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Friday, July 1, 2022
LA PLATA, Argentina, Jun 12 2008 (IPS) - Soledad Acevedo was an 18-year-old mother of two eking out a living by means of menial casual work in 2002 when she was sent to prison in the Argentina province of Buenos Aires, accused of armed robbery and attempted homicide. Now she is 24, and is excited as she meets with IPS in her cell.
Acevedo is one of the 270 women in Unit 33 of the medium-security Los Hornos prison in La Plata, the capital of the eastern province of Buenos Aires, where women make up three percent of the total prison population.
But she forms part of an even smaller group: 76 mothers who have their small children, up to the age of four, living with them in their cells.
There are also around 20 pregnant women prisoners, according to the Committee Against Torture of the Provincial Commission for Memory, a state institution that monitors conditions for prisoners in Argentina’s most populous province.
The Committee is working with non-governmental human rights groups to get alternative sentencing for expectant mothers and women with small children. And little by little, they are meeting with success.
"In the last few months, there were 21 court hearings, and house arrest was obtained for 13 young women," says Laurana Malacalza, the Committee representative who is accompanying this journalist on a tour of the cells of section 10 of the Los Hornos prison, where mothers with small children are housed.
Unlike most of the male prisoners, the female inmates receive few visitors. And in many cases, because of the distance between their homes and the closest available women’s prison, they actually end up losing their ties with their families and their partners.
It was heartbreaking to leave the children with her sister, says Acevedo, recalling the moment of her arrest. "I didn't want to bring them here to live. My little girl was starting preschool and my little boy was just starting to walk."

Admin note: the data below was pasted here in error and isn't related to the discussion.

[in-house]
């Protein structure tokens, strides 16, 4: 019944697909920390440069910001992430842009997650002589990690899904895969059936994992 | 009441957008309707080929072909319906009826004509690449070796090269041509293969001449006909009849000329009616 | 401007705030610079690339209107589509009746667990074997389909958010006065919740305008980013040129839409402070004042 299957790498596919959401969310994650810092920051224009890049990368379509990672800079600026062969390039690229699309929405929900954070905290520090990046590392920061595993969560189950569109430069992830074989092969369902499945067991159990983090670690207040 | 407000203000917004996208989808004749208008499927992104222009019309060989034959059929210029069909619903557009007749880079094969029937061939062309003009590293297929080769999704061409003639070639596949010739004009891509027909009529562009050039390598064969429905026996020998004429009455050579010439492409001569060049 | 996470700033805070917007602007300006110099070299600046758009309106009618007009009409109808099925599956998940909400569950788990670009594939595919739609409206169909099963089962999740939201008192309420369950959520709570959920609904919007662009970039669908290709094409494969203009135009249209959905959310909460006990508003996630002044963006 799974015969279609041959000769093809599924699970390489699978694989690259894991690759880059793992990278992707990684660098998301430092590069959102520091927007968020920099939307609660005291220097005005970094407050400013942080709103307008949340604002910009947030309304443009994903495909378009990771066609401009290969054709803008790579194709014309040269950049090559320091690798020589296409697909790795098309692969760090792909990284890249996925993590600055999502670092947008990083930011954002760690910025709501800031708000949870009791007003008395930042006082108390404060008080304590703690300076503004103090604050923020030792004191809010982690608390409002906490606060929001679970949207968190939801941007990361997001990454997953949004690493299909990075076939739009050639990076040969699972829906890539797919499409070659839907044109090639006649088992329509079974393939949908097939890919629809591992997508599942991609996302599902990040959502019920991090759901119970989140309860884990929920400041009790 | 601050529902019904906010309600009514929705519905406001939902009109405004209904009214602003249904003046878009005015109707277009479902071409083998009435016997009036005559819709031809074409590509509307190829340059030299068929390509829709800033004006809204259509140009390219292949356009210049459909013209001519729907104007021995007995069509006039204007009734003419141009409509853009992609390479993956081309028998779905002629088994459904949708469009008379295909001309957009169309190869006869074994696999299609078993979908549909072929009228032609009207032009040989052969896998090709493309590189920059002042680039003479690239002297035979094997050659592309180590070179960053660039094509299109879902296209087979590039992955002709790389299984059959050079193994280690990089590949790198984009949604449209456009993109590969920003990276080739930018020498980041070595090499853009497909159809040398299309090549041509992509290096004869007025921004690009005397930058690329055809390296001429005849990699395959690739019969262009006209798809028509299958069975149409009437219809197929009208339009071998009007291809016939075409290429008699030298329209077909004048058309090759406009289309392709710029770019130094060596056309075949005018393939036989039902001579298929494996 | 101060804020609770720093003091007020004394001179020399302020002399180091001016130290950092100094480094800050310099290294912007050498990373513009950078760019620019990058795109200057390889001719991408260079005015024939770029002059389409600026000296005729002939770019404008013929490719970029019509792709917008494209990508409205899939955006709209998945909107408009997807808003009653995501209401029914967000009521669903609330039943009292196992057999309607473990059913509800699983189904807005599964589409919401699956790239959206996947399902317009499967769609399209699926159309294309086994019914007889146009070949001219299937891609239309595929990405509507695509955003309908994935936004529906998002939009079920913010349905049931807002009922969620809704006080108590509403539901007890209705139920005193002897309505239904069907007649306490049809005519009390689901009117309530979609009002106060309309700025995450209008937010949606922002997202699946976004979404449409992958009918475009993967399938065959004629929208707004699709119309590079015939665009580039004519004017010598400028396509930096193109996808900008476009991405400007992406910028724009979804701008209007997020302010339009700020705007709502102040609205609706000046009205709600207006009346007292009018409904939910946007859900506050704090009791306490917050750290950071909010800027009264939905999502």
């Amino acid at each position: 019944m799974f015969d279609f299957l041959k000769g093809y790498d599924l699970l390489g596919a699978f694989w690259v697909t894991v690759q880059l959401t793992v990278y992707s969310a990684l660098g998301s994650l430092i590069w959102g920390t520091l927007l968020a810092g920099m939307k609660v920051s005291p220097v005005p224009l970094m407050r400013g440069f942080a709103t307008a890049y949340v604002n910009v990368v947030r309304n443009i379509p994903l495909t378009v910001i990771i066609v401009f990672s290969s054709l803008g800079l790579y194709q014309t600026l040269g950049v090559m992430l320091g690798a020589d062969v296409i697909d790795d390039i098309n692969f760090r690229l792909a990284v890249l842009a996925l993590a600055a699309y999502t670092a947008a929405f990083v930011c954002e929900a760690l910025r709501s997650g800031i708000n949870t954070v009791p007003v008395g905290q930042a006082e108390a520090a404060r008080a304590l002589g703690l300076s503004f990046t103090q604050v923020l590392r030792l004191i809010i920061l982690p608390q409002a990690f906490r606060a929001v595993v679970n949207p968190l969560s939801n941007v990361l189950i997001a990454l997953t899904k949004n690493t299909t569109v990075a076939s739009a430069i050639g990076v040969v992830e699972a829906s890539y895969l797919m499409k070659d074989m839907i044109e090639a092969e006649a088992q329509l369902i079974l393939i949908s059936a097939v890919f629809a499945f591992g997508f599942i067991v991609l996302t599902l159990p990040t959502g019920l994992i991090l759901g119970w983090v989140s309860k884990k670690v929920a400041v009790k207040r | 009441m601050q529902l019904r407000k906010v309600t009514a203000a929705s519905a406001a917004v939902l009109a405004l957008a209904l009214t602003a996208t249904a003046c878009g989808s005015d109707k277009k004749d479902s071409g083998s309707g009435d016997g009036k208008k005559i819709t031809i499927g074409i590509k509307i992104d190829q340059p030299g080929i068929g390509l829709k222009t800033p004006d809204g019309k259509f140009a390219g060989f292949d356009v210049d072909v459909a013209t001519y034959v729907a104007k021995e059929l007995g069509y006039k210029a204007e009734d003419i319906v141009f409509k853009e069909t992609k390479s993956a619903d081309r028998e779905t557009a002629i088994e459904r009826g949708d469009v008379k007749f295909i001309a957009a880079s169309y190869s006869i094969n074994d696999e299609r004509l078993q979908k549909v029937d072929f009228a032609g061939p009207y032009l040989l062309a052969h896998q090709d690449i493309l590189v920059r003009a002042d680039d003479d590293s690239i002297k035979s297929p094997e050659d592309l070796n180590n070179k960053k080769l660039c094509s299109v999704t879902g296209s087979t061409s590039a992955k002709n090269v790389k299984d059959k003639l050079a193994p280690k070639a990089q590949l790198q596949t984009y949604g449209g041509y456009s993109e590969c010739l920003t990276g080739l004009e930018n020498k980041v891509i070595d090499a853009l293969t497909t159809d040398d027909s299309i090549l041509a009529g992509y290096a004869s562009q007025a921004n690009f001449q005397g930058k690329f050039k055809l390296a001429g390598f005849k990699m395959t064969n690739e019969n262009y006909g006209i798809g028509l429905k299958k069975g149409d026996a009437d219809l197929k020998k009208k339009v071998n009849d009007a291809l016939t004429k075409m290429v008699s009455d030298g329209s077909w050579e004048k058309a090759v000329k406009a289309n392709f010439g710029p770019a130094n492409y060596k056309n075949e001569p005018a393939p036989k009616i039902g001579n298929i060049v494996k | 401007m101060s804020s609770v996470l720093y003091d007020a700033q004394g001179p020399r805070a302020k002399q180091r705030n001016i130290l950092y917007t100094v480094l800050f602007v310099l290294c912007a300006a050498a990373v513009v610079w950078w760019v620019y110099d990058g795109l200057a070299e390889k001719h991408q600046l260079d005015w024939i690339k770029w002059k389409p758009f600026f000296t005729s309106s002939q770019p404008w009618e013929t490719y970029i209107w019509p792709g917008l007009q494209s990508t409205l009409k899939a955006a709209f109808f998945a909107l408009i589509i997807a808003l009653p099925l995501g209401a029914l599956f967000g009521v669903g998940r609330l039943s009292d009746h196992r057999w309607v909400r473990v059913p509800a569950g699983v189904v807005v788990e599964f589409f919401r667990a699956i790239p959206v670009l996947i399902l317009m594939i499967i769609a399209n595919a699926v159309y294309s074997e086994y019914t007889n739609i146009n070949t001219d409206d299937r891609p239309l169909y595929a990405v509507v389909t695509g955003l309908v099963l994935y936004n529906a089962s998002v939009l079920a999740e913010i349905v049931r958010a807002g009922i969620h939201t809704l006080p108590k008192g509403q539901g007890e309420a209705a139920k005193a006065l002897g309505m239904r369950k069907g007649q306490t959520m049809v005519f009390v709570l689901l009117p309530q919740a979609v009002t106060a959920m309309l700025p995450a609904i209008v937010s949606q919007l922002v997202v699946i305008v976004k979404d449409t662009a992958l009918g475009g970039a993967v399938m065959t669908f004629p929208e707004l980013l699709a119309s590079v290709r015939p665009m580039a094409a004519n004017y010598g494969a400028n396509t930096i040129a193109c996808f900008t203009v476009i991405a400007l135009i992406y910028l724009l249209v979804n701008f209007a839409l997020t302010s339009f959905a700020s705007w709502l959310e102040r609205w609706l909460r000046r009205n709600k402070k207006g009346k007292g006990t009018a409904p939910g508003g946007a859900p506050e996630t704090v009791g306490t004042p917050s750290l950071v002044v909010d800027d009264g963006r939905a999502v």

Her third child does live with her in Los Hornos. Now, when the two older children visit, they suffer because only the youngest stays behind with their mother when they leave, she says.
"The pregnancy here was horrible, they said it was high risk. I don't know why. They gave me something so I wouldn't lose the baby," she says.
Her daughter was born by c-section in a nearby hospital, and five days later both of them were back in Acevedo’s cell. "My world collapsed. I cried more than she did," she says, remembering the post-partum period.
Acevedo was handed a 12 and a half year sentence, but her lawyers have filed an appeal. In the meantime, she will live in her sister’s home with her three children – all of them together again, although she won’t be able to leave the house or work.
The interview with IPS is suddenly interrupted by shouting. Acevedo has been called out of her cell. She can go home.
She leaves the cell with just the clothes on her back. She runs down the corridor, laughing and crying at the same time, giving kisses and hugs to inmates who come to say good-bye, getting her special hair-do all messed up in the process. In a kind of farewell ritual, her block-mates slam the heavy iron doors of their cells over and over again, to make sure the entire prison knows that one in their midst is getting out.